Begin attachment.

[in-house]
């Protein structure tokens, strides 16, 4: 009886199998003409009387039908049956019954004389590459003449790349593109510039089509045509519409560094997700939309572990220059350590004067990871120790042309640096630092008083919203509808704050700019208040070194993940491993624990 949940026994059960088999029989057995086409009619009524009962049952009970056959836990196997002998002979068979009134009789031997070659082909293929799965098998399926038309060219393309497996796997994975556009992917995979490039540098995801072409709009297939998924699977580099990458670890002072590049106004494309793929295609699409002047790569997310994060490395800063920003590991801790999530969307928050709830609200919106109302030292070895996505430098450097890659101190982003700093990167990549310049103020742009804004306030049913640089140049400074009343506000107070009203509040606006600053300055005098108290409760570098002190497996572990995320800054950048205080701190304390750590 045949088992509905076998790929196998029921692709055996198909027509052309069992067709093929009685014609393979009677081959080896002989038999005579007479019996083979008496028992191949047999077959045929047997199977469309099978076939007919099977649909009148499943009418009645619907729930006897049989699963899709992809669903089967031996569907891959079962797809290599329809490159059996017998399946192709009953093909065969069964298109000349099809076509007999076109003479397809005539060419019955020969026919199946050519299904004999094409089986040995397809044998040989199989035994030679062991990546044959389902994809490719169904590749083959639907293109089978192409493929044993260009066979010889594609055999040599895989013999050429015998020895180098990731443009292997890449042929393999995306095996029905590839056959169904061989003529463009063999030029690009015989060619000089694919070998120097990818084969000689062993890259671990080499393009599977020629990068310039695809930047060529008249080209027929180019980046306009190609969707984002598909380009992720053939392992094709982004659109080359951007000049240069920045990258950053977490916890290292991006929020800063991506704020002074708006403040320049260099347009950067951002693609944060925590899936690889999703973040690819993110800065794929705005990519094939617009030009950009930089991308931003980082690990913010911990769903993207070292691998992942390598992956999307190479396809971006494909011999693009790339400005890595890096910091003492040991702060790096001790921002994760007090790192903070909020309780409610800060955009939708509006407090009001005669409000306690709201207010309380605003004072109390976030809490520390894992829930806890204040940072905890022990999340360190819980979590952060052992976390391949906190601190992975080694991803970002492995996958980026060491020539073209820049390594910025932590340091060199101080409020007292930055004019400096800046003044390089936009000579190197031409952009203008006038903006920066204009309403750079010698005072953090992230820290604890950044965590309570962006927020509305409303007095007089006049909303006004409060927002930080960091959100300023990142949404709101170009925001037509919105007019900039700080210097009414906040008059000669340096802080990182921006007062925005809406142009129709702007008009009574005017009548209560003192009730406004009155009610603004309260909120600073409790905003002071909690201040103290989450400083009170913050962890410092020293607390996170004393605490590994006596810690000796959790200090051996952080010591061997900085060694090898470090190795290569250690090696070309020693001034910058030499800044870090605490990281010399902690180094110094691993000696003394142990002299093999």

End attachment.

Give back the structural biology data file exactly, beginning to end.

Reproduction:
[in-house]
């Protein structure tokens, strides 16, 4: 009886199998003409009387039908049956019954004389590459003449790349593109510039089509045509519409560094997700939309572990220059350590004067990871120790042309640096630092008083919203509808704050700019208040070194993940491993624990 949940026994059960088999029989057995086409009619009524009962049952009970056959836990196997002998002979068979009134009789031997070659082909293929799965098998399926038309060219393309497996796997994975556009992917995979490039540098995801072409709009297939998924699977580099990458670890002072590049106004494309793929295609699409002047790569997310994060490395800063920003590991801790999530969307928050709830609200919106109302030292070895996505430098450097890659101190982003700093990167990549310049103020742009804004306030049913640089140049400074009343506000107070009203509040606006600053300055005098108290409760570098002190497996572990995320800054950048205080701190304390750590 045949088992509905076998790929196998029921692709055996198909027509052309069992067709093929009685014609393979009677081959080896002989038999005579007479019996083979008496028992191949047999077959045929047997199977469309099978076939007919099977649909009148499943009418009645619907729930006897049989699963899709992809669903089967031996569907891959079962797809290599329809490159059996017998399946192709009953093909065969069964298109000349099809076509007999076109003479397809005539060419019955020969026919199946050519299904004999094409089986040995397809044998040989199989035994030679062991990546044959389902994809490719169904590749083959639907293109089978192409493929044993260009066979010889594609055999040599895989013999050429015998020895180098990731443009292997890449042929393999995306095996029905590839056959169904061989003529463009063999030029690009015989060619000089694919070998120097990818084969000689062993890259671990080499393009599977020629990068310039695809930047060529008249080209027929180019980046306009190609969707984002598909380009992720053939392992094709982004659109080359951007000049240069920045990258950053977490916890290292991006929020800063991506704020002074708006403040320049260099347009950067951002693609944060925590899936690889999703973040690819993110800065794929705005990519094939617009030009950009930089991308931003980082690990913010911990769903993207070292691998992942390598992956999307190479396809971006494909011999693009790339400005890595890096910091003492040991702060790096001790921002994760007090790192903070909020309780409610800060955009939708509006407090009001005669409000306690709201207010309380605003004072109390976030809490520390894992829930806890204040940072905890022990999340360190819980979590952060052992976390391949906190601190992975080694991803970002492995996958980026060491020539073209820049390594910025932590340091060199101080409020007292930055004019400096800046003044390089936009000579190197031409952009203008006038903006920066204009309403750079010698005072953090992230820290604890950044965590309570962006927020509305409303007095007089006049909303006004409060927002930080960091959100300023990142949404709101170009925001037509919105007019900039700080210097009414906040008059000669340096802080990182921006007062925005809406142009129709702007008009009574005017009548209560003192009730406004009155009610603004309260909120600073409790905003002071909690201040103290989450400083009170913050962890410092020293607390996170004393605490590994006596810690000796959790200090051996952080010591061997900085060694090898470090190795290569250690090696070309020693001034910058030499800044870090605490990281010399902690180094110094691993000696003394142990002299093999």